The VicSRC (also known as the Victorian Student Representative Council, or by their lesser known title Excellent Young Human Beings) hosted their annual congress in early July. Held at the Hogwarts-esque Ormond College at the University of Melbourne, and attended by the Minister for Education Hon. James Merlino with more than 200 of Victoria’s most effervescent kids, the congress is a big deal.
Every year, students engage in interactive workshops and parliamentary style debate to determine their agenda for the next year. This year’s congress was abuzz with student voice in action.
On the last day, students looked towards ‘taking action’ by participating in a Q&A with three young social justice shakers. Oxfam’s own Schools Program Coordinator Annalise De Mel, CEO and co-founder of One Girl Chantelle Baxter, and Kevin Hawkins from Oaktree were quizzed on everything from how to organise a campaign, the challenges they’ve faced, and what to do about the naysayers.
Here’s the top take-home tips from the Q&A, complete with inspirational quotes for you to post up:
On the value of being young
“Young people are the forefront of this incredible change that’s happening in this world. They are more connected to the world than any generation before them.” — Annalise De Mel, Oxfam.
“Remember that there is real value in being young.” – Kevin Hawkins, Oaktree.
All of the panellists agreed that young people are in a unique position. They know what’s up, they’re more connected to issues than ever, and can take risks outside of the strains of an organisation. Here’s to tossing the deficit discourse around young people in the bin.
On how to take action
“Play to your strengths. Keep it simple. Don’t feel like you have to reinvent the wheel.” — Chantelle Baxter, One Girl.
“Find yourself. Ask where do I sit? What is my power? Then work out from there how you can use your place to create change. If every student in Australia agreed to only buy fair-trade chocolate, the supply chain would literally collapse. A small action from every person can do as much or even more than big-action stuff like talking to politicians in Canberra.” – Annalise De Mel, Oxfam.
“Be your own volunteer. Organisations are great support structures, but don’t be afraid to go out yourself and make real change.” – Annalise De Mel, Oxfam.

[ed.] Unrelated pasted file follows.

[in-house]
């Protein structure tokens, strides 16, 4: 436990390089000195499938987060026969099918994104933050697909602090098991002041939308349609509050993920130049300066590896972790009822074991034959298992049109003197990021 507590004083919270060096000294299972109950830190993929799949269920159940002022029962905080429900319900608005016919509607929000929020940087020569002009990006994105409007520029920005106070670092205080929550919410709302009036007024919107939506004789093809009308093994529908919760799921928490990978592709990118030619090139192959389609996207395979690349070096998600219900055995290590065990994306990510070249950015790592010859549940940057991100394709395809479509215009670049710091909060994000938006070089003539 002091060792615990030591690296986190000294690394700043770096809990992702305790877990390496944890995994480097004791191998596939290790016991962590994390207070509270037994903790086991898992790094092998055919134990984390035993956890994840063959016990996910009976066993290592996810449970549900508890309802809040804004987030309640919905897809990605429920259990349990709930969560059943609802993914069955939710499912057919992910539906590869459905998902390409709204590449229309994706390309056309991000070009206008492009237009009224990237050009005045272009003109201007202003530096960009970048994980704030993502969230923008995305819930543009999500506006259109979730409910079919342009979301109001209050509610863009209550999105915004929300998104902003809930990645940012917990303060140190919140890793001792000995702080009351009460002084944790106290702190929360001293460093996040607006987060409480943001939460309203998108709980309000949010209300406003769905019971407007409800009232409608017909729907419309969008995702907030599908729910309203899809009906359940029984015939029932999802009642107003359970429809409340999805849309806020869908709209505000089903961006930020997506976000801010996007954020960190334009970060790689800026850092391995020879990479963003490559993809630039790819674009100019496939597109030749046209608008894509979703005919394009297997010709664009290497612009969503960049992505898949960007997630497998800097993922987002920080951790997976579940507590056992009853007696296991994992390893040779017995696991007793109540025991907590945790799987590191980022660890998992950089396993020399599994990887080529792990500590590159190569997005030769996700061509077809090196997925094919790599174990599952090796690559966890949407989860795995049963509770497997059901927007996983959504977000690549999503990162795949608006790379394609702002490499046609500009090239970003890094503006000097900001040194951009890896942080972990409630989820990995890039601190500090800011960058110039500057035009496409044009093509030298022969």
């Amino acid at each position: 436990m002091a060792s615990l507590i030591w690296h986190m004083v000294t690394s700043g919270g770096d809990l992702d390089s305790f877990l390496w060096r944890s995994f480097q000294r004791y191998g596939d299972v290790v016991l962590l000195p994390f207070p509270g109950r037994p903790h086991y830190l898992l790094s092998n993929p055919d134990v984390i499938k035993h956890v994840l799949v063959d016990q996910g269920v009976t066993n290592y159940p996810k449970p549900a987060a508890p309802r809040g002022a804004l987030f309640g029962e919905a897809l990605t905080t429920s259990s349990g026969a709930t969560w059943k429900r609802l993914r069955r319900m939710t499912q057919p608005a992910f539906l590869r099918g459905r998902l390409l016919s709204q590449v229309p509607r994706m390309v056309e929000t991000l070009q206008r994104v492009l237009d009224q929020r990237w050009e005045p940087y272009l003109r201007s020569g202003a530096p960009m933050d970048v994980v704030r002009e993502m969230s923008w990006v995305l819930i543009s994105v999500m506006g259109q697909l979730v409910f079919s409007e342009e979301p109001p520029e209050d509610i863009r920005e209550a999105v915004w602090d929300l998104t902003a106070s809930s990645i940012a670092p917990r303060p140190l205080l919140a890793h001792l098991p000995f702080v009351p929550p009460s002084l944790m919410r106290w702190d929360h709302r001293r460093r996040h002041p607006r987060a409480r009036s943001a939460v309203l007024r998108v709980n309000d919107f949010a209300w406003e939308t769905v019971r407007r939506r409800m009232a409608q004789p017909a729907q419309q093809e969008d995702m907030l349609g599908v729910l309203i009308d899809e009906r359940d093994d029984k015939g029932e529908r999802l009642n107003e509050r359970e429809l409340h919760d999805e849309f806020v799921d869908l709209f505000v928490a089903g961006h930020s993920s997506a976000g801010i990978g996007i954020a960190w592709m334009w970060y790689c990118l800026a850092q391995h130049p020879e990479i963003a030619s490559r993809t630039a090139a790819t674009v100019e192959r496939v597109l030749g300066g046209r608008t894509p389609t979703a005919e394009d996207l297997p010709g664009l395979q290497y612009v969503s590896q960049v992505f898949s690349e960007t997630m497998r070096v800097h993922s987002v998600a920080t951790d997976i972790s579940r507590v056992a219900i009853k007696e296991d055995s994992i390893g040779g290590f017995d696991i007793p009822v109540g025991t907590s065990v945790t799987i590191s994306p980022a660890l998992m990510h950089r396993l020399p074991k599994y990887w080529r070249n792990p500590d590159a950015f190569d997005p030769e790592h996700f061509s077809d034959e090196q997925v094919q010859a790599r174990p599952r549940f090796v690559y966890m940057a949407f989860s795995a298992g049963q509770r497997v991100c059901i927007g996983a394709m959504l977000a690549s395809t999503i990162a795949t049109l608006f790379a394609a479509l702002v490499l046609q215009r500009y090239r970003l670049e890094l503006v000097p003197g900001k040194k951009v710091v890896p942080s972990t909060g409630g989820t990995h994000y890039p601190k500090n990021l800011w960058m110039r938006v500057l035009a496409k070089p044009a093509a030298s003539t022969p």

Use what you’ve got – if you’re a good writer, a snappy public speaker, a flourishing artrist, or the sporty type, use that talent. While organisations are obviously stellar, young people can make real change by ‘being their own volunteer’. That might mean organising a creative campaign, lobbying decision makers through letter writing or social media, or making every day changes like buying fair trade and ethical fashion.
Tips for staying sane
“Ask for help. Otherwise, you will end up curled on the living room floor in the fetal position.” — Chantelle Baxter, One Girl.
“Don’t forget why you are doing it.” — Kevin Hawkins, Oaktree.
“Make a roadmap, write everything down, and assign tasks. But don’t be afraid if things change. They will!” — Annalise De Mel, Oxfam
Taking action – whether that means working on a campaign, creating a fundraiser, whatever it is – can be stressful! It can be tempting to be a control freak, but you need to ask others for help. And trust us, it will be even bigger, better and more effective with more involved – remember it’s after the power of people against poverty, not the power of person! The best laid plans will sometimes go awry, but as long as you are open to change and remember the why of what you are doing, you can’t go wrong.
On setbacks and challenges
“What you are going to come up against is yourself. We all have these thoughts and doubts, but ignore them. Face the fear and just do it anyway.” — Chantelle Baxter, One Girl.
“Be humble and keep learning. The challenges I experienced were when I thought I knew everything.” — Kevin Hawkins, Oaktree.
“At school you are taught not to make mistakes, but you need to give yourself permission to fail.” — Chantelle Baxter, One Girl.
Everyone had experienced professional setbacks, whether it was a failed campaign or a wrong career choice. But sometimes that’s where the magic happens – more learning! The biggest barrier can be yourself, whether it’s doubting your capabilities or becoming too comfortable. Challenges and mistakes are like growing pains – you might feel a temporary sting, but they’re part of flourishing into a better version of yourself.
On the ‘naysayers’
“It’s not your job to save them. They have stuff going on that you can’t fix.” — Chantelle Baxter, One Girl.
“The feeling you get when you hit the $1000 mark on your fundraiser beats a negative FB comment.” — Kevin Hawkins, Oaktree.
“Indifferent people usually don’t understand how they fit into the big picture, or are overwhelmed by the enormity of the problems, or they simply have other stuff to focus on. This is where your attention should be. Focus on the people whose minds can be changed. ” — Annalise De Mel, Oxfam.
People who mock yours or other people’s efforts simply aren’t worth your time. Someone calls you a social justice warrior? Just make like Taylor and shake it off. Some people won’t be swayed by your efforts, but others invariably will, and that’s where you can do good.
A special thanks to student representative hosts Marine Chu and Qais Sadat.
Oxfam’s Term Projects and Classroom Resources are full of active learning experiences for students – and they support them in making a positive difference in our communities and world. Access Oxfam’s resources for teachers online.